THE POWER OF VISION
“I’ve always believed that, in order to be motivated or work really hard, you need to have a vision,” Arnold Schwarzenegger says. After first seeing world champion weightlifters as a boy, and then watching Tommy Kono win the Mr. Universe contest in 1961, Arnold’s vision came into focus. “Seeing all those muscles and all that strength had a profound impact on me.”
At the age of 15, Arnold was determined to train seriously as a bodybuilder. “I started looking at muscular, heroic guys and picked up a magazine that had Reg Park as Hercules on the cover.” In the magazine was a blueprint of Reg’s life and how he became Mr. Universe. That magazine became the pathway for Arnold’s future success. “If I ever was lost about what to do in life, that feeling was gone. I now had a direction.”
“I realized then that I have a special ability that can’t be trained for,” explains Arnold. “It’s an ability of visualizing things very clearly.” Instead of seeing Reg Park on the podium in London, Arnold saw himself. “I saw hundreds of bodybuilders around and I was elevated with the trophy in my hands, celebrating with thousands of people screaming my name.”
VISION TO REALITY
Arnold’s vision of victory motivated him more than anything. “It drove me to the gym,” he says. “It was so strong that I didn’t really need discipline—it just took me to the gym to train every day. I knew that every workout that I did from then on would take me one step closer to turning this beautiful vision into reality.”
Arnold’s vision ran bone deep. “My life became nothing but Mr. Universe, training, and sculpting.” He stayed focused, never losing sight of that original dream.
At the age of 20, Arnold achieved his goal, becoming the youngest Mr. Universe ever. Instead of basking in the glory and resting on his laurels, Arnold pushed harder. “I felt that I was, without any doubt, the new hope in bodybuilding, but I didn’t feel that I had arrived where I wanted to be. Being Mr. Universe is like winning the Golden Gloves or the Olympics in boxing: it’s great, but it’s far away from being the best fighter.”
Arnold didn’t want to be a great bodybuilder; he wanted to be the best. “I realized that it would take me some time, and that there were bodybuilders in America—guys like Serge Nubret and Dave Draper— who were extraordinary. They were more ripped, more defined, [and] even their posing was more sophisticated.”
Despite acknowledging that there were better bodybuilders, Arnold also knew that he was in the spring of his career: “I had the best potential. I was very young, much younger than all of them.”
At 21, Arnold moved to the United States, and people immediately took notice. “They were whispering about me. They were saying: ‘This is the guy from Austria. He’s the guy with the 21-inch arms. He’s the guy who is already deadlifting 700 pounds.'” This only cemented Arnold’s self-confidence. He knew he had made the right move, despite certain difficulties.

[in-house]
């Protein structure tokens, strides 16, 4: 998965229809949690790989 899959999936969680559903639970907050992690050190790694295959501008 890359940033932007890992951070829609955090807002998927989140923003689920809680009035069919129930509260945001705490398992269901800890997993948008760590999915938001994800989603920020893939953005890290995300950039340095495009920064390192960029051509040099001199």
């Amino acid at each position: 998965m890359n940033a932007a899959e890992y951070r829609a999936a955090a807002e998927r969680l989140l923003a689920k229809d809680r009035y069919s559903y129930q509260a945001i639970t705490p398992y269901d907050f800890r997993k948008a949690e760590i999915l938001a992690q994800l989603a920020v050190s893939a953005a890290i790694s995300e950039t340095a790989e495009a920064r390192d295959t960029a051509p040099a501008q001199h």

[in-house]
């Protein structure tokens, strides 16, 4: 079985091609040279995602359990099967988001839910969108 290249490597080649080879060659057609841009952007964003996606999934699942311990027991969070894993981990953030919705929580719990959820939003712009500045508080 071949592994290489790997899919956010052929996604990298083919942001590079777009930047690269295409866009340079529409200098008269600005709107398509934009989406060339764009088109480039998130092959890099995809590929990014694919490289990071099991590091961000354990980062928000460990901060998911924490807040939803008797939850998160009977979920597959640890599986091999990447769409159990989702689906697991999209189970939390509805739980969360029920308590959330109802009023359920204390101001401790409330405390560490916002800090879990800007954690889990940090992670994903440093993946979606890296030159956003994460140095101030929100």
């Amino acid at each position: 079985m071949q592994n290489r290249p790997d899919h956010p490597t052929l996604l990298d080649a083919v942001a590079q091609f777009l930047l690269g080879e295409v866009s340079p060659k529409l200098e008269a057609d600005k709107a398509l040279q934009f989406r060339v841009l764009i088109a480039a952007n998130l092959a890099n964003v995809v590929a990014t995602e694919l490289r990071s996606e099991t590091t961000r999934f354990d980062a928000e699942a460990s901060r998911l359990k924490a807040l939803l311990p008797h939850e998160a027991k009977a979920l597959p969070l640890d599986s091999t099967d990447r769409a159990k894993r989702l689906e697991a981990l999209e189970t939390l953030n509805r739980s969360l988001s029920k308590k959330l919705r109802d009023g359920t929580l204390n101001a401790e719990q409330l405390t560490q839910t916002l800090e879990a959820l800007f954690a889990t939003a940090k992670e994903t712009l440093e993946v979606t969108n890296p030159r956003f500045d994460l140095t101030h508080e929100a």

“I could barely communicate. I couldn’t watch the news or read a newspaper yet,” he says. “So, I felt kind of blocked from the outside world. I felt lonely. And to have this kind of love, this kind of inclusion from bodybuilders that didn’t know me at all, was extraordinary. I was received with open arms. I will never forget that.”
BETTER IS NEVER GOOD ENOUGH
All bodybuilders strive for perfection. In his competitive days, Arnold was no different. “I never felt that I reached my 100 percent potential. I think everyone feels that way. I felt that I wanted to have bigger triceps, I wanted one-inch bigger thighs, and I wanted more definition in my abs. I also felt that I wanted to build my lats even lower so they tied into the waist. I’ve always worked on that.”
Arnold’s successful bodybuilding career was built upon fine-tuning and attempting to perfect small physical details. “If I had clay, I could actually show to the world where I wanted to make improvements. When it comes to the last months before a competition, you can take that mass and chisel it down and work the details.”
Creating these details kept Arnold hungry and fueled his vision.”We would take photographs like fanatics,” he says. “Franco Columbu would take pictures of me, and I would take pictures of him. We would compare shots so we could see improvements and problem areas.”
Those problem areas became another driving force behind Arnold’s training. “If you train smart, you know the inventory of exercises you have for every single weak point. You say to yourself, ‘I still need to see the separation between my abs, and the intercostals, and the serratus that then connects to the lats. How do I do that?’
“Knowing the exercises and equipment you have available will allow you to set your course. So you do exercises like close-grip chin-ups, pull-overs, leg-raises, and crunching exercises.
“Do the training, eat the right way, and you’ll hit those marks. Then you move the bar higher and higher,” says Arnold. “That’s what differentiates the winner from the loser.
“With hard work, you can achieve your goals and you can become successful. This is the great thing about bodybuilding. If you get good at it and accomplish your goals, you know you can use the same principles for everything else in life.”
5 WAYS TO BUILD YOUR LEGACY
Arnold’s legacy as a bodybuilder has lasted long after his years as a competitor. His greatness goes past the pump, past the iron. Thanks to an evolving vision and tireless will to work, Arnold is bigger now than he ever was on stage.
You are responsible for creating your own legacy. It doesn’t matter if you want to be a world champion bodybuilder or the best parent for your child. Your legacy is unique, and it demands attention. Here are five ways to build it.